Diseases / List of Parasitic Diseases / Disease description:

Acanthocephala Infection in Waterfowl and Cranes

INFORMATION AVAILABLE

GENERAL INFORMATION

CLINICAL CHARACTERISTICS & PATHOLOGY

INVESTIGATION & DIAGNOSIS

TREATMENT & CONTROL

SUSCEPTIBILITY & TRANSMISSION

ENVIRONMENT & GEOGRAPHY

 

Return to top of page

General and References

Disease Summary

WATERFOWL Infection with acanthocephalans (thorny-headed worms) which may result in enteritis and emaciation, sometimes peritonitis.

Return to top of page

Alternative Names (Synonyms)

  • Acanthocephaliasis
  • Thorny-headed worm infection

Return to top of page

Disease Type

 Parasitic - Thorny-headed Worms

Return to top of page

Infectious/Non-Infectious Agent associated with the Disease

Acanthocephalans (thorny-headed worms) including Filicollis anatis, Polymorphus altmani, Polymorphus obtusus, Polymorphus botulus, Polymorphus minutus. Worms attach to intestinal wall with retractile proboscis.

Infective "Taxa"

Non-infective agents

--

Physical agents

-- Indirect / Secondary

Return to top of page

References

Disease Author

Debra Bourne MA VetMB PhD MRCVS (V.w5)
Click image for main Reference Section

Major References / Reviews

Code and Title List

B9.6.w1, B11.39.w7, B12.55.w1, B14, B15, B36.33.w33, B37.x.w1
J7.50.w1
J36.41.w1, J36.44.w1
V.w3, V.w11

Cranes:
B115.8.w4, P87.3.w5, P87.7.w8

Other References

Code and Title List

Waterfowl:
J1.11.w5, J1.13.w6, J1.13.w7, J1.16.w8, J1.17.w6, J1.22.w4
J14.11.w1

Cranes:
P87.1.w2

Return to top of page

Clinical Characteristics and Pathology

Detailed Clinical and Pathological Characteristics

General

   
WATERFOWL Non-specific signs of lethargy and emaciation associated with loss of nutrients to parasites and damage to intestinal wall.
CRANES May be incidental (subclinical) or result in clinical, even fatal disease.

Clinical Characteristics

   
WATERFOWL Non-specific signs: lethargy, rapid weight loss, anaemia and emaciation, stunting, death (J36.44.w1, B11.39.w7, B9.6.w1, B36.33.w33, B37.x.w1).
CRANES --

Incubation

   
WATERFOWL Generally considered to be a chronic disease (B15), but lethal infections have occurred in ducklings at just a few days old (V.w3, V.w11).
CRANES  

Mortality / Morbidity

   
WATERFOWL Sometimes epizootics; may cause high mortality (B15, B36.33.w33, B37.x.w1).
CRANES Clinical disease and mortality due to acanthocephalan infection in cranes has occurred only occasionally. (B115.8.w4)

Pathology

   
WATERFOWL Gastro-intestinal tract - Enteritis, sometimes haemorrhagic. White nodules visible on serosal surface of intestine, each containing proboscis of an acanthocephalan. Mucosal surface, intense inflammation around embedded proboscis of acanthocephalans (white-to-bright yellow/orange parasites, 0.5-1cm long), which are firmly attached to the intestinal wall. Severe granulomatous haemorrhagic enteritis with heavy infections. Parasites may penetrate gut wall and cause adhesions between loops of intestine and/or peritonitis (J7.50.w1, J36.44.w1, B11.39.w7, B12.55.w1, B14, B15, B36.33.w33, B37.x.w1).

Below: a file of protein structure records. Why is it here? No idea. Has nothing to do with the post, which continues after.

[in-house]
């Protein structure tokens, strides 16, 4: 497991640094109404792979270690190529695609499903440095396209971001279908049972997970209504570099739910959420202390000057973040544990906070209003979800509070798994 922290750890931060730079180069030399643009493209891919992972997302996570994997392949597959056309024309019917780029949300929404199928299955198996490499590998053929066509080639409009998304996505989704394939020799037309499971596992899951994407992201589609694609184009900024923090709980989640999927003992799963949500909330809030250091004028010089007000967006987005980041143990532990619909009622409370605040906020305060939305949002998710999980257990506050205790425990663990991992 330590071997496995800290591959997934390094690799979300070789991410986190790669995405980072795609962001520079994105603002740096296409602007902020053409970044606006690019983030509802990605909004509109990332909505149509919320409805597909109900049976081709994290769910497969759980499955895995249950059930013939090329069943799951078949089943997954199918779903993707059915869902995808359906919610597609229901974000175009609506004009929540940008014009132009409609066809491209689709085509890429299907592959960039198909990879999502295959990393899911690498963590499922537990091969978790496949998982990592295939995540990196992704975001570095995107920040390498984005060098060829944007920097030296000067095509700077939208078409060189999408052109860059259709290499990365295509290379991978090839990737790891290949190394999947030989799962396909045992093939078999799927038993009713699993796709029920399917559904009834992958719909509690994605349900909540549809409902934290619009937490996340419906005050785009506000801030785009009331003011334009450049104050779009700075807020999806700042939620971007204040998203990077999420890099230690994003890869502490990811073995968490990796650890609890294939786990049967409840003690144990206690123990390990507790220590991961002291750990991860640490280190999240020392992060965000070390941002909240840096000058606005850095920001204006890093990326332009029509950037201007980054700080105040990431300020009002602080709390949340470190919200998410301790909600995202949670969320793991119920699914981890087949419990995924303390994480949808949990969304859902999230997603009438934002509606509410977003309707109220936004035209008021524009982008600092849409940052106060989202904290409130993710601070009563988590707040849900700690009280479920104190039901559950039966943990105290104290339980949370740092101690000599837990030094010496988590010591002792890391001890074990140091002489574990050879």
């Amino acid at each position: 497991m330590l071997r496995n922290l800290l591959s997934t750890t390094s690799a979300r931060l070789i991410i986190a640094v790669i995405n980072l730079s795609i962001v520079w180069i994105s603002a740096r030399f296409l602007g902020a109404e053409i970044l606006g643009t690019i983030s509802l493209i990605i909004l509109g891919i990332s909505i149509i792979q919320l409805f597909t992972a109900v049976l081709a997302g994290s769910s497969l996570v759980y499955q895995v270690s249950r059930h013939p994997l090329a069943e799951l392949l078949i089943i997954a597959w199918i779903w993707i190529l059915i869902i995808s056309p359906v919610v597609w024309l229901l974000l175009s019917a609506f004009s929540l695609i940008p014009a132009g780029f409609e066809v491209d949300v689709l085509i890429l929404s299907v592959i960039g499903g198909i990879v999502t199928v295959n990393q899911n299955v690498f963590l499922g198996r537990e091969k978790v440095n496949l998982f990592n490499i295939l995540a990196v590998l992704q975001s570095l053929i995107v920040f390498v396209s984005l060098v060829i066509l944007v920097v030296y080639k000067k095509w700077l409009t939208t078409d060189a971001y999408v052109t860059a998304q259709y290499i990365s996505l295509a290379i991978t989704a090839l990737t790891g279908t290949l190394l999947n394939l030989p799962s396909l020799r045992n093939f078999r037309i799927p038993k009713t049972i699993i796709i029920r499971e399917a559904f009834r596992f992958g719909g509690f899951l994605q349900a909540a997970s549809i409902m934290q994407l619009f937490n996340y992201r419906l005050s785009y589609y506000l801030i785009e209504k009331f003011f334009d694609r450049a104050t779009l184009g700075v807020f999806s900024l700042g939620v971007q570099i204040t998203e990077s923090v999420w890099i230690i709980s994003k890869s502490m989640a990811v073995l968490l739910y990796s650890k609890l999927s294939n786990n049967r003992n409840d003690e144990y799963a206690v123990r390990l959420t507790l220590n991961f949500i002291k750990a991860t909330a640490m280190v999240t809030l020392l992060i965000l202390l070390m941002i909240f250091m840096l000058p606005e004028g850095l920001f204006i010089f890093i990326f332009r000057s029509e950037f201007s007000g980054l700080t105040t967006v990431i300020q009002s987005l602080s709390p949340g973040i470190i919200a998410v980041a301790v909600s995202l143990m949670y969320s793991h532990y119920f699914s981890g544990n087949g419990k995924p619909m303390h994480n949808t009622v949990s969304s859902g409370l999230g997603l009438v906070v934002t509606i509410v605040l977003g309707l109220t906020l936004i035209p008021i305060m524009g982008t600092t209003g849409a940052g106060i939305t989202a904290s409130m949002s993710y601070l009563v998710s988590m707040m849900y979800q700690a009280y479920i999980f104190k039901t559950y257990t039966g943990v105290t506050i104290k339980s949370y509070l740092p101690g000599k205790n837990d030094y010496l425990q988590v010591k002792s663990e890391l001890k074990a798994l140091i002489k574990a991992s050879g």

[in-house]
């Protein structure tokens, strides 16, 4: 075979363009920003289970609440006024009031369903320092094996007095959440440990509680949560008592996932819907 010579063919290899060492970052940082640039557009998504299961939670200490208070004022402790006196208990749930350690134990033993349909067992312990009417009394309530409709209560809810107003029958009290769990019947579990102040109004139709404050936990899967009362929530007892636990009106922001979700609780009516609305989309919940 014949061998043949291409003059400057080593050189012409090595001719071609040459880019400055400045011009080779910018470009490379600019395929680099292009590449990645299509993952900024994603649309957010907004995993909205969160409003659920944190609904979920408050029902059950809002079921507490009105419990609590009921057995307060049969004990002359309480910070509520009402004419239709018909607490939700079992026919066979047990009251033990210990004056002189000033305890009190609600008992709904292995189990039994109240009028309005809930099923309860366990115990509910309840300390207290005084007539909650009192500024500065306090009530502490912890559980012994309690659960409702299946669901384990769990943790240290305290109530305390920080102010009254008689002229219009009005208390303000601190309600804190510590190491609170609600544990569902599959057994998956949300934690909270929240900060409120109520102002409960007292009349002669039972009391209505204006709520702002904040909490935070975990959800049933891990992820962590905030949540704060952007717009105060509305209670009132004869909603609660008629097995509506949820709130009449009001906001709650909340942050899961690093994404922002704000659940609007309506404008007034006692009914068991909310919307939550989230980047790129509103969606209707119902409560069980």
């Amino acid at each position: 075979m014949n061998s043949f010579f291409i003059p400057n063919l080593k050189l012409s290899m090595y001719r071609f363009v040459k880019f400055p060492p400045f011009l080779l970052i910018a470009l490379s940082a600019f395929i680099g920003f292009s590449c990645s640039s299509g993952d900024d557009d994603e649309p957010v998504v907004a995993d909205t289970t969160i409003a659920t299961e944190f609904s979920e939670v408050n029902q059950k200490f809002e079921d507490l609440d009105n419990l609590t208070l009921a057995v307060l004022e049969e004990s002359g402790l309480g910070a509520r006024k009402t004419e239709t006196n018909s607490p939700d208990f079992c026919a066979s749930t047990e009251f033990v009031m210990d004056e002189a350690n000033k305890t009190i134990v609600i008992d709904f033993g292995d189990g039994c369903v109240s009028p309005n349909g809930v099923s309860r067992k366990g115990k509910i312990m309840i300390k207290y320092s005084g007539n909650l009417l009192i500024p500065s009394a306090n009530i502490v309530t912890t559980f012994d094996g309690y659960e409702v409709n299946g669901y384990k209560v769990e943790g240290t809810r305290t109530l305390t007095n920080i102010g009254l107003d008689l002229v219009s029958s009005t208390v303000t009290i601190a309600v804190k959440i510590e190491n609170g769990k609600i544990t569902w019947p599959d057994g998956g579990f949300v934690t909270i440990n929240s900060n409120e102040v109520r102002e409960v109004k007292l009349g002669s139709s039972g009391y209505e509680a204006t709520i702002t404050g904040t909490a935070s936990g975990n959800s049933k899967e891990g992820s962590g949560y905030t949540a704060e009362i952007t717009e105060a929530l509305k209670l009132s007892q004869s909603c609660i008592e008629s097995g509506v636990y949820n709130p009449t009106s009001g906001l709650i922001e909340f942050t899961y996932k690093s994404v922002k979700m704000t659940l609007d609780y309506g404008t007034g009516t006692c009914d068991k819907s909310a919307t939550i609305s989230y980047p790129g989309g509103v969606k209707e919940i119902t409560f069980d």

CRANES

Return to top of page

Human Health Considerations

None (B37.x.w1).

Return to top of page

Susceptibility / Transmission

General information on Susceptibility / Transmission

 
WATERFOWL
  • Common eiders Somateria mollissima appear to be particularly susceptible, due to feeding habits (ingestion of intermediate hosts). Cygnets also appear susceptible, and sometimes domestic ducklings.
  • Eider ducklings often have concurrent renal coccidiosis (Renal Coccidiosis) and other endoparasite infections.
  • Transmission by ingestion in intermediate hosts (crustaceans), particularly fresh water shrimp Gammarus spp.

(B9.6.w1, B11.39.w7, B15, B36.33.w33, B37.x.w1)

CRANES Captive chicks have died due to peritonitis associated with intestinal perforation, but the significance of infection in older cranes, and in wild cranes, is unknown. (B115.8.w4, P87.1.w2)

Return to top of page

Disease / Agent has been reported in either the wild or in captivity in:

Waterfowl

Disease has been reported in:

  • Common eiders Somateria mollissima, cygnets, domestic ducklings (B15, B36.33.w33).
  • Mute swans Cygnus olor in Scotland (J7.50.w1, J36.41.w1, J36.44.w1).
  • Blue duck Hymenolaimus malacorhynchus ducklings in a collection in the UK - fatal infection at only a few days old (V.w3, V.w11).

Infection has also been reported in:

  • Wild Trumpeter swan Cygnus buccinator in Canada, with concurrent gizzard worm, intestinal fluke and cestode infection (J14.11.w1).
  • Wild Black-bellied whistling-ducks Dendrocygna autumnalis in southern Texas, USA (J1.11.w5).
  • Wild Cinnamon teal Anas cyanoptera in southwest Texas, USA (J1.13.w6).
  • Wild Northern shovelers Anas clypeata in southwest Texas (J1.13.w7).
  • Wild Mallard Anas platyrhynchos, American wigeon Anas americana, Green-winged teal Anas crecca and Blue-winged teal Anas discors in Oklahoma, USA (J1.16.w8).
  • Wild Green-winged teal Anas crecca in southwest Texas, USA (J1.17.w6).
  • Wild Mexican duck Anas platyrhynchos diazi (J1.22.w4).
  • A few acanthocephalans were noted at necropsy in some Grus americana - Whooping crane chicks. (P87.3.w5)
Cranes

Host Species List

Waterfowl

Cranes

Return to top of page

Disease / Agent has been specifically reported in Free-ranging populations of:

Disease has been reported in:

Infection has also been reported in:

  • Wild Trumpeter swan Cygnus buccinator in Canada, with concurrent gizzard worm, intestinal fluke and cestode infection (J14.11.w1).
  • Wild Black-bellied whistling-ducks Dendrocygna autumnalis in southern Texas, USA (J1.11.w5).
  • Wild Cinnamon teal Anas cyanoptera in southwest Texas, USA (J1.13.w6).
  • Wild Northern shovelers Anas clypeata in southwest Texas, USA (J1.13.w7).
  • Wild Mallard Anas platyrhynchos, American wigeon Anas americana, Green-winged teal Anas crecca and Blue-winged teal Anas discors in Oklahoma, USA (J1.16.w8).
  • Wild Green-winged teal Anas crecca in southwest Texas, USA (J1.17.w6).